I also didn’t necessarily gain a full understanding about WWII, but Captain America and Sgt. Fury definitely made me curious, and it is where I first started putting the conflict all together in a broad way. Axis and Allies, occupied France, U Boats, Rommel, Churchill, Nazis, Pearl Harbor etc. Marvel always had a sense of history as a back story and somehow as time went on the pieces fit together. And specifically regarding Pearl Harbor, I learned a lot from an issue of “Dennis the Menace Goes to Hawaii”.

Like HB, comics also taught me a bit about the unfairness of life and that not everything ends peacefully. For me, it was a one-off issue of Two-In-One with the Thing and Nighthawk trying to protect an ugly alien from some thugs. The alien was a peaceful creature that was just horrendous visually and the brutish townsfolk thought it was a monster and killed it. As heavy handed as it was, it stuck with me. A similar emotion came about when Thor killed the robot Gabriel in a battle; but a small child had looked up to Gabriel as the only friend he had and hated Thor because of that action. Not always happy endings in the comics.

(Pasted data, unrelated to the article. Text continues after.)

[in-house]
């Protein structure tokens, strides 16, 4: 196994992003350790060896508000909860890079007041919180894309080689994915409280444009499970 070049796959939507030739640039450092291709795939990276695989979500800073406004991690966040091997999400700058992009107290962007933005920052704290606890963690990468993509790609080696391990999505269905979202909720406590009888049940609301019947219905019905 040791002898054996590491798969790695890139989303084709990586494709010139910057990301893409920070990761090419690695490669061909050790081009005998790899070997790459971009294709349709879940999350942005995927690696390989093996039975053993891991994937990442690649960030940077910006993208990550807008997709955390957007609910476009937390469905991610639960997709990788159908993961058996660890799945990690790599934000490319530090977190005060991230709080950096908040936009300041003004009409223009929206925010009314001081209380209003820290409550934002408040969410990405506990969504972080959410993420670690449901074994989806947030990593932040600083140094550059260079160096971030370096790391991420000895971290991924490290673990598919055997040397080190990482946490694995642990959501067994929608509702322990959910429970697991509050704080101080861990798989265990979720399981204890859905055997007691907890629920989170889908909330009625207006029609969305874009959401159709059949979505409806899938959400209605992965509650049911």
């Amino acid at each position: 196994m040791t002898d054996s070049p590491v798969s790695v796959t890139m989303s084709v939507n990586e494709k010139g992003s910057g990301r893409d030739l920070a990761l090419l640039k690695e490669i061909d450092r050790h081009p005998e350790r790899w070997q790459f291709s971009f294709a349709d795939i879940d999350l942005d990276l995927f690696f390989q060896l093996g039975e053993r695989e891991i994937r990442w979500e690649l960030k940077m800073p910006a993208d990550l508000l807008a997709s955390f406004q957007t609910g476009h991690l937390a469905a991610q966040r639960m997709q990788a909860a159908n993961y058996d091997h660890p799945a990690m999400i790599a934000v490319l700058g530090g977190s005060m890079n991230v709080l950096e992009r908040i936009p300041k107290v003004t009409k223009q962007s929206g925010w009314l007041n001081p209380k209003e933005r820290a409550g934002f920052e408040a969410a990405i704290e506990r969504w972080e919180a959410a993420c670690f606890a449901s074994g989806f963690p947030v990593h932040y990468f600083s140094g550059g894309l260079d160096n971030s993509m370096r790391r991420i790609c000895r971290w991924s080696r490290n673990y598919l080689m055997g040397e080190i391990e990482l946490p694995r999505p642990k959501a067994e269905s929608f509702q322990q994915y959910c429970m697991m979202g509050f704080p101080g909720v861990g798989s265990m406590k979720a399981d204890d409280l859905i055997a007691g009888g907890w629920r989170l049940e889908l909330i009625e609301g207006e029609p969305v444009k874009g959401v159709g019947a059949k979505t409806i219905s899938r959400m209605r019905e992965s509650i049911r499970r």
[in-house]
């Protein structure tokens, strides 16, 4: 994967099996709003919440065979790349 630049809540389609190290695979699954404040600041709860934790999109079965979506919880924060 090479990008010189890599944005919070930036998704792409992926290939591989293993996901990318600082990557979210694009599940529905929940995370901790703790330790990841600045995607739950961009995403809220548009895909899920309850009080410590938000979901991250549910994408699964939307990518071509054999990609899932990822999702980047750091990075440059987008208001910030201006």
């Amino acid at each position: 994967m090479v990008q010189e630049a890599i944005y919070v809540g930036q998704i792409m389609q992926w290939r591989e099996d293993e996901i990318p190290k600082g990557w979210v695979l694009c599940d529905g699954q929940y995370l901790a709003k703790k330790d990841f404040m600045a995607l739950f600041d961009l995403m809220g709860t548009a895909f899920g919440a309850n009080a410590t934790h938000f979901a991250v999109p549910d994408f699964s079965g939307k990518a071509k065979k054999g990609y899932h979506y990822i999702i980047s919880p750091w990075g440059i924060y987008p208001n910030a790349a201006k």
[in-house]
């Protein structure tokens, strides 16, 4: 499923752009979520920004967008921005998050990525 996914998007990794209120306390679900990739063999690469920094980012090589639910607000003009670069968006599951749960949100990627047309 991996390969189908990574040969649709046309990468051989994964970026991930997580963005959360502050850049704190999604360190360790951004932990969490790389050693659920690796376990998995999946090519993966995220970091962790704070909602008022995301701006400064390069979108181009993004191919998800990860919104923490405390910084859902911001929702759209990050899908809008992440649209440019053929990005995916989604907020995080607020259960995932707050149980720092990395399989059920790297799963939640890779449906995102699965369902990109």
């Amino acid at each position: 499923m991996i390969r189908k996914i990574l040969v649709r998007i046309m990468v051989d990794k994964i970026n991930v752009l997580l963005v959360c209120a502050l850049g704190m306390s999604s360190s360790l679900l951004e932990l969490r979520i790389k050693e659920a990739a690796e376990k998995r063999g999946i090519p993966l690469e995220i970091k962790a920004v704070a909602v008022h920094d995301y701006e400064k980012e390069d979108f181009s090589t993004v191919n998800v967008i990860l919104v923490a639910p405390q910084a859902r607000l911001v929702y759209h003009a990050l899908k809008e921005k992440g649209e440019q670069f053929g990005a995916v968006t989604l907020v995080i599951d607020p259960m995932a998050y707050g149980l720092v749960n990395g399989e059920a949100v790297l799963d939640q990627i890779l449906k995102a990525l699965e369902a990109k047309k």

I also think I learned something about honor, responsibility, and sacrifice (in some way) from comics.

Jim Moore said...

Thanks to a comic book I learned what the word laser stood for

Light
Amplification by
Stimulated
Emmission of
Radiation

William said...

I learned that "With great power, comes great responsibility."

Too bad the leaders of our country apparently never read many comic-books.

William Preston said...

Obama is a BIG Spidey fan, he has said.

That aside: Yup on vocab. "Interstices" showed up in a Doctor Strange ish, I think. I know Reed gave me some big words.